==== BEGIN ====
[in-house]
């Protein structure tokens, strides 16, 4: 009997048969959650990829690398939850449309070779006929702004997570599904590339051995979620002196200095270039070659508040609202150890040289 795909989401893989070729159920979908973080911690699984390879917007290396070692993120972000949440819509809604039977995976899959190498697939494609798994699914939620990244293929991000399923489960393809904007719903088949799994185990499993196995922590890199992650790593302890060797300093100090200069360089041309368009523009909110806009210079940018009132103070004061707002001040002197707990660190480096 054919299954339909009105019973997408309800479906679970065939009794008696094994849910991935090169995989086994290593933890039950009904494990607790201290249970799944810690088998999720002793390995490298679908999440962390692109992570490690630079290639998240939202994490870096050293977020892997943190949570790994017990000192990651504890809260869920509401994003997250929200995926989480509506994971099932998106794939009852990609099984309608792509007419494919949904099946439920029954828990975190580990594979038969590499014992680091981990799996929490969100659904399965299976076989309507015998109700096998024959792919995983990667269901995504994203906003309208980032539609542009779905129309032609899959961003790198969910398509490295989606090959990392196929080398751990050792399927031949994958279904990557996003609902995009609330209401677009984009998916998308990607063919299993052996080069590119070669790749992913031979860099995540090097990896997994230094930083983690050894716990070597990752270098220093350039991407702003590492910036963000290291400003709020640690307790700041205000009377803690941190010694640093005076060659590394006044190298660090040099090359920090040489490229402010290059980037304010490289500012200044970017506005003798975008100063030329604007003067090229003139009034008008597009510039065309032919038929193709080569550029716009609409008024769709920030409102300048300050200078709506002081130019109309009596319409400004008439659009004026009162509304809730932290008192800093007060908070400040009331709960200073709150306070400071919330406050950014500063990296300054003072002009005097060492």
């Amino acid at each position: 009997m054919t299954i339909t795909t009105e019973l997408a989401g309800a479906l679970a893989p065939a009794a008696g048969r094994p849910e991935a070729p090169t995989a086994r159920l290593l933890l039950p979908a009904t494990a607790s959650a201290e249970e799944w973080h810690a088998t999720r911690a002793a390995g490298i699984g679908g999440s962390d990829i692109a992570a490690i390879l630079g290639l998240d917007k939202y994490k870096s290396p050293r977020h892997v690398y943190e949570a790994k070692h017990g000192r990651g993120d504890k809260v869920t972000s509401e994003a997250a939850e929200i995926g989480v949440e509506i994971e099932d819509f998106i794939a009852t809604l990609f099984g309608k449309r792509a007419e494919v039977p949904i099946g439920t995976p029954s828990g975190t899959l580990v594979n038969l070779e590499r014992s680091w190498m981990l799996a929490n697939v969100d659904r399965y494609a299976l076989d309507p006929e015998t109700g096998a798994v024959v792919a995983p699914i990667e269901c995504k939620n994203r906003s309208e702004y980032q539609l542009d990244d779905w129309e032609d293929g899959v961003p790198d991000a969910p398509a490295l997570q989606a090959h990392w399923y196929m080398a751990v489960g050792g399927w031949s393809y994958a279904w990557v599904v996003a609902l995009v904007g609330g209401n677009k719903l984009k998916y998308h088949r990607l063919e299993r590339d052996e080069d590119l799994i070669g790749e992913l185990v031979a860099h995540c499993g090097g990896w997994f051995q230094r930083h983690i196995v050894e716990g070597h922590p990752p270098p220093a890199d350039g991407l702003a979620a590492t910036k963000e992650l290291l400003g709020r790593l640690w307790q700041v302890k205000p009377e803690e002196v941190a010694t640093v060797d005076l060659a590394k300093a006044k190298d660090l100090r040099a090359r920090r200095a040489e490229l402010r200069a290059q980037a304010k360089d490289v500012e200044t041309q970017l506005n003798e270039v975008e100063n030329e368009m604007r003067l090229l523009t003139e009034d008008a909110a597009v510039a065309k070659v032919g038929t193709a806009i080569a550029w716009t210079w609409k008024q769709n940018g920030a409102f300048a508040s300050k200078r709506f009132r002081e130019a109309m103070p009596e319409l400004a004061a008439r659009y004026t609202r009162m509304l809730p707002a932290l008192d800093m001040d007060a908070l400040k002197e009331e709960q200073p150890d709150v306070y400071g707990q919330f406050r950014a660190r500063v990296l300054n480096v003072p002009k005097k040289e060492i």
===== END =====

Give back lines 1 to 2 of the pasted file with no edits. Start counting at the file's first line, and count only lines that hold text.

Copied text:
[in-house]
């Protein structure tokens, strides 16, 4: 009997048969959650990829690398939850449309070779006929702004997570599904590339051995979620002196200095270039070659508040609202150890040289 795909989401893989070729159920979908973080911690699984390879917007290396070692993120972000949440819509809604039977995976899959190498697939494609798994699914939620990244293929991000399923489960393809904007719903088949799994185990499993196995922590890199992650790593302890060797300093100090200069360089041309368009523009909110806009210079940018009132103070004061707002001040002197707990660190480096 054919299954339909009105019973997408309800479906679970065939009794008696094994849910991935090169995989086994290593933890039950009904494990607790201290249970799944810690088998999720002793390995490298679908999440962390692109992570490690630079290639998240939202994490870096050293977020892997943190949570790994017990000192990651504890809260869920509401994003997250929200995926989480509506994971099932998106794939009852990609099984309608792509007419494919949904099946439920029954828990975190580990594979038969590499014992680091981990799996929490969100659904399965299976076989309507015998109700096998024959792919995983990667269901995504994203906003309208980032539609542009779905129309032609899959961003790198969910398509490295989606090959990392196929080398751990050792399927031949994958279904990557996003609902995009609330209401677009984009998916998308990607063919299993052996080069590119070669790749992913031979860099995540090097990896997994230094930083983690050894716990070597990752270098220093350039991407702003590492910036963000290291400003709020640690307790700041205000009377803690941190010694640093005076060659590394006044190298660090040099090359920090040489490229402010290059980037304010490289500012200044970017506005003798975008100063030329604007003067090229003139009034008008597009510039065309032919038929193709080569550029716009609409008024769709920030409102300048300050200078709506002081130019109309009596319409400004008439659009004026009162509304809730932290008192800093007060908070400040009331709960200073709150306070400071919330406050950014500063990296300054003072002009005097060492």